• He tells the UN Security Council the sector has developed rapidly and dynamically, and helped to advance the field domestically, regionally and globally

LONDON: The need for a safe and reliable cyberspace that can help enable growth and prosperity is more urgent than ever, Saudi Arabia said as it urged all nations to prioritize efforts to strengthen cybersecurity.

Abdulaziz Al-Wasel, the Kingdom’s permanent representative to the UN, said it was time for the international community to adopt a serious and practical approach, in collaboration with the UN, to unifying international efforts to combat threats. This is particularly important given the role cybersecurity plays in protecting the vital interests of countries and national security, he explained.

His comments came on Thursday during a UN Security Council debate about evolving cyberspace threats under the heading “maintenance of international peace and security,” the Saudi Press Agency reported on Friday.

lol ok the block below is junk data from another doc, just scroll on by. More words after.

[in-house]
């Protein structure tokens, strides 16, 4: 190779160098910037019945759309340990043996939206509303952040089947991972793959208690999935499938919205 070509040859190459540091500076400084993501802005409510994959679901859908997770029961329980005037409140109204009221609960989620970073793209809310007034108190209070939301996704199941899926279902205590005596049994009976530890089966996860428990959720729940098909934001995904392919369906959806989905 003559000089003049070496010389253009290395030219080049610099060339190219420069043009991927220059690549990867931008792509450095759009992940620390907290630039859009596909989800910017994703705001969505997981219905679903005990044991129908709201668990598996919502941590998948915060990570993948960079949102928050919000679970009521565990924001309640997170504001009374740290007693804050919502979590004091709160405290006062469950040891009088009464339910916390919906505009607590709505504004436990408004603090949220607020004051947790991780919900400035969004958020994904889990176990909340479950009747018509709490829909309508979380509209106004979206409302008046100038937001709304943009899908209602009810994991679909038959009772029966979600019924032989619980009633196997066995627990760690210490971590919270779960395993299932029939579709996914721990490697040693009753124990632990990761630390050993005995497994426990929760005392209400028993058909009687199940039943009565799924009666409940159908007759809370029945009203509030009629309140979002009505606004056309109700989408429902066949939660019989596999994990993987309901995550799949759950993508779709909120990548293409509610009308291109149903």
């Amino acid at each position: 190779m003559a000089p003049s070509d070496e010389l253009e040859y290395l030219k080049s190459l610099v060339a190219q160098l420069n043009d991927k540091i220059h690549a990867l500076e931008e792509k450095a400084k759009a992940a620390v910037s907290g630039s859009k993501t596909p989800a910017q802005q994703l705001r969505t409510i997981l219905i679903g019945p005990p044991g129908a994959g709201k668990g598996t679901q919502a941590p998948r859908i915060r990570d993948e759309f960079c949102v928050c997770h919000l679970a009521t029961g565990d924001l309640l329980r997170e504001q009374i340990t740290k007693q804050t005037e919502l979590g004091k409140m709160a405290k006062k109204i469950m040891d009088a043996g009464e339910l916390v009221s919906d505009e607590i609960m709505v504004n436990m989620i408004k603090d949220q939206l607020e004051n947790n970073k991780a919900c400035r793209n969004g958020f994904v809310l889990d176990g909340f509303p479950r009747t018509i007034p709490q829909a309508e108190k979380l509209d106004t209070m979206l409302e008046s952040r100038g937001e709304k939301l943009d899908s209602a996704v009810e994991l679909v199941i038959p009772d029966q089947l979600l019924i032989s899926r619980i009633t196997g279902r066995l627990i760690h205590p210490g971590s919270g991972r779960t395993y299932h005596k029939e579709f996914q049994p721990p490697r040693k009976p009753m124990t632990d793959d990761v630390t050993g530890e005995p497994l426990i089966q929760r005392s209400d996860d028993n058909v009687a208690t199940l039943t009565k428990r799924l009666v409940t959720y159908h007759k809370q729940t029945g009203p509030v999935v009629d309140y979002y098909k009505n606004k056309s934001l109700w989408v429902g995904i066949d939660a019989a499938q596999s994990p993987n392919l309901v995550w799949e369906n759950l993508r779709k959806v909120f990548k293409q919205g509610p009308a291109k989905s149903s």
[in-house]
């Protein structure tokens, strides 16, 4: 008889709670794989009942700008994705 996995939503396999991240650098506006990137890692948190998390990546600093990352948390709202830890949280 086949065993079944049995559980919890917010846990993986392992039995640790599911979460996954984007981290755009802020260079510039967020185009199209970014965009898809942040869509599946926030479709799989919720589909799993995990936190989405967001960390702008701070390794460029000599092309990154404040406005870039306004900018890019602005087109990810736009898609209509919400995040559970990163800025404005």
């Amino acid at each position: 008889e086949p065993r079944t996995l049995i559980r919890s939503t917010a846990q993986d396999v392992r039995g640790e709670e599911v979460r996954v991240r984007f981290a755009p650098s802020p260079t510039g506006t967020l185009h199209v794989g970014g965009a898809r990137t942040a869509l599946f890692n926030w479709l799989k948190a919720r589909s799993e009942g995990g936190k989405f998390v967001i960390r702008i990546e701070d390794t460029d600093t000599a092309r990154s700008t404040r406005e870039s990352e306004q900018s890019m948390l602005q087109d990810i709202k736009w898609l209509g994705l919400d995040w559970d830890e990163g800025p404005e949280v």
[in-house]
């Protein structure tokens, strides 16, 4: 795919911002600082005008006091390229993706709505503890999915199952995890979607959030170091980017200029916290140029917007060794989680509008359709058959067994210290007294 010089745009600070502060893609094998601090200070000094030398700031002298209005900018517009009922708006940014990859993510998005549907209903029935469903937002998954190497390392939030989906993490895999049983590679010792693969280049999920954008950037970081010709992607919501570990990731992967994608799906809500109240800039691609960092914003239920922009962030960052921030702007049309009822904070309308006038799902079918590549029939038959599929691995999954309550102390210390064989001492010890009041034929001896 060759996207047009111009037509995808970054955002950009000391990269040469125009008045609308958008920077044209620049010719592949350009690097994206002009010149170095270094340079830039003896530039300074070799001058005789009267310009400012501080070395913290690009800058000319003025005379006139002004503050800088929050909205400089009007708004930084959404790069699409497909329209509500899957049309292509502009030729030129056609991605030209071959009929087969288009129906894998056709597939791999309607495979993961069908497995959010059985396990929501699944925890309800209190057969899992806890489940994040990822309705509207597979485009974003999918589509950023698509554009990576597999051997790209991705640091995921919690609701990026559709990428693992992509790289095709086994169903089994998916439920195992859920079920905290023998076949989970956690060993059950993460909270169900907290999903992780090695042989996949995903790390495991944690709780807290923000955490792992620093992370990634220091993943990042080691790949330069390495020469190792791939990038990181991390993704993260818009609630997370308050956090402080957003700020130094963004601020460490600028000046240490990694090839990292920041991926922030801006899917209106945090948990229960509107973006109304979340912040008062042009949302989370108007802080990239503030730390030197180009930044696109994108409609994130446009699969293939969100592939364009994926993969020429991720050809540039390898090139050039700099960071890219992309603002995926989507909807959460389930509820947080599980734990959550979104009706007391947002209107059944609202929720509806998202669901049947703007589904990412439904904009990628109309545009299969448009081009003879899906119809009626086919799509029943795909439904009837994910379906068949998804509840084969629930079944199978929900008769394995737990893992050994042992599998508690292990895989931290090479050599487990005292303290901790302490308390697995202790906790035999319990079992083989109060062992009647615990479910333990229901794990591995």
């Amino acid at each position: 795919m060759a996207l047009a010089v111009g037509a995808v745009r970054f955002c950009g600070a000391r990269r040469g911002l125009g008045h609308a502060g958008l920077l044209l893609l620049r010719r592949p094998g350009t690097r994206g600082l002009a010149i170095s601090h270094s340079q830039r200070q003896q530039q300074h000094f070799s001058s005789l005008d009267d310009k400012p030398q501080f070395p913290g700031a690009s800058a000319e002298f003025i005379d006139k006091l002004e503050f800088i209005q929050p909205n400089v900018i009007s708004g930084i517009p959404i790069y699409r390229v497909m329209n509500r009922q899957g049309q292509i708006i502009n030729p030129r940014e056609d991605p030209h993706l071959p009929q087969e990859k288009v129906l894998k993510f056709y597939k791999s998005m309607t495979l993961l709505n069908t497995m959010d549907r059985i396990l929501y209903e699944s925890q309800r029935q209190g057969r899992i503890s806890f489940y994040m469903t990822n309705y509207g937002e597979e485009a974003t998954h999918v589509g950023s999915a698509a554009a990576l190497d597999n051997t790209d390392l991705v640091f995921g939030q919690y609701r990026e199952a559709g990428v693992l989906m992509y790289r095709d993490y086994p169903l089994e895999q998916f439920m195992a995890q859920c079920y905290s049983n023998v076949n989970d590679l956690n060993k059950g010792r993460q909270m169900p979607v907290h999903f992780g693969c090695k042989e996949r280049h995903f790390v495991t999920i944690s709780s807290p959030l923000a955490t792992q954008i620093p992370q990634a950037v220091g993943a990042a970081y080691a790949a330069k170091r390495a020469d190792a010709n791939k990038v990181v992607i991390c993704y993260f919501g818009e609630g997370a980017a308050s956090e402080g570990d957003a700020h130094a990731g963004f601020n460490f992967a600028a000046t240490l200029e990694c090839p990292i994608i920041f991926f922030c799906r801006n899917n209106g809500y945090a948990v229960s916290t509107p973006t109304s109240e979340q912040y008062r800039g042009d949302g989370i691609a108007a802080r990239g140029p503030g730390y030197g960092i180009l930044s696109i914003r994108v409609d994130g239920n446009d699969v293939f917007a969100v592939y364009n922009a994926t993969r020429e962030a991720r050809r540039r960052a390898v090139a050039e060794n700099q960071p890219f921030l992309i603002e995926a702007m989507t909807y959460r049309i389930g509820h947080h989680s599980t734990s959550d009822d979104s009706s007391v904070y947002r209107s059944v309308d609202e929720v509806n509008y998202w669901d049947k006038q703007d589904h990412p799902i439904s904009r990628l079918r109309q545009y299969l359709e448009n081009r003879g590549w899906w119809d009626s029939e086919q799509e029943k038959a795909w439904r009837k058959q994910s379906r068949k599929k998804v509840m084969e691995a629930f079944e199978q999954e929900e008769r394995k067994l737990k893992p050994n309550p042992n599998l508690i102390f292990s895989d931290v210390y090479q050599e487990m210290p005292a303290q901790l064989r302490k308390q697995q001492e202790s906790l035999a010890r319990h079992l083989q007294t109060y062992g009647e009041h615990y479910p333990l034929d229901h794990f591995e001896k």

Al-Wasel highlighted the work and rapid progress of the Kingdom’s cybersecurity sector, which he said was established as part of the Saudi Vision 2030 plan for national development and diversification. The sector has developed rapidly and dynamically, he added, helping to advance the field domestically, regionally and globally.

The Kingdom began its transformative journey by developing a model for cybersecurity that is based on centralized governance and decentralized operability, he said, and falls under the responsibility of national authorities. The model is distinguished by its comprehensive framework for dealing with all aspects related to cybersecurity, whether legislative, security-focused, economic or developmental.

In 2017, Saudi authorities established the National Institute for Cybersecurity, and the Kingdom’s efforts in the field have resulted in several international achievements, one of the most most notable of which was earning second place globally, and first in the Arab world, the Middle East and Asia, in the International Telecommunication Union’s 2020 Global Cybersecurity Index.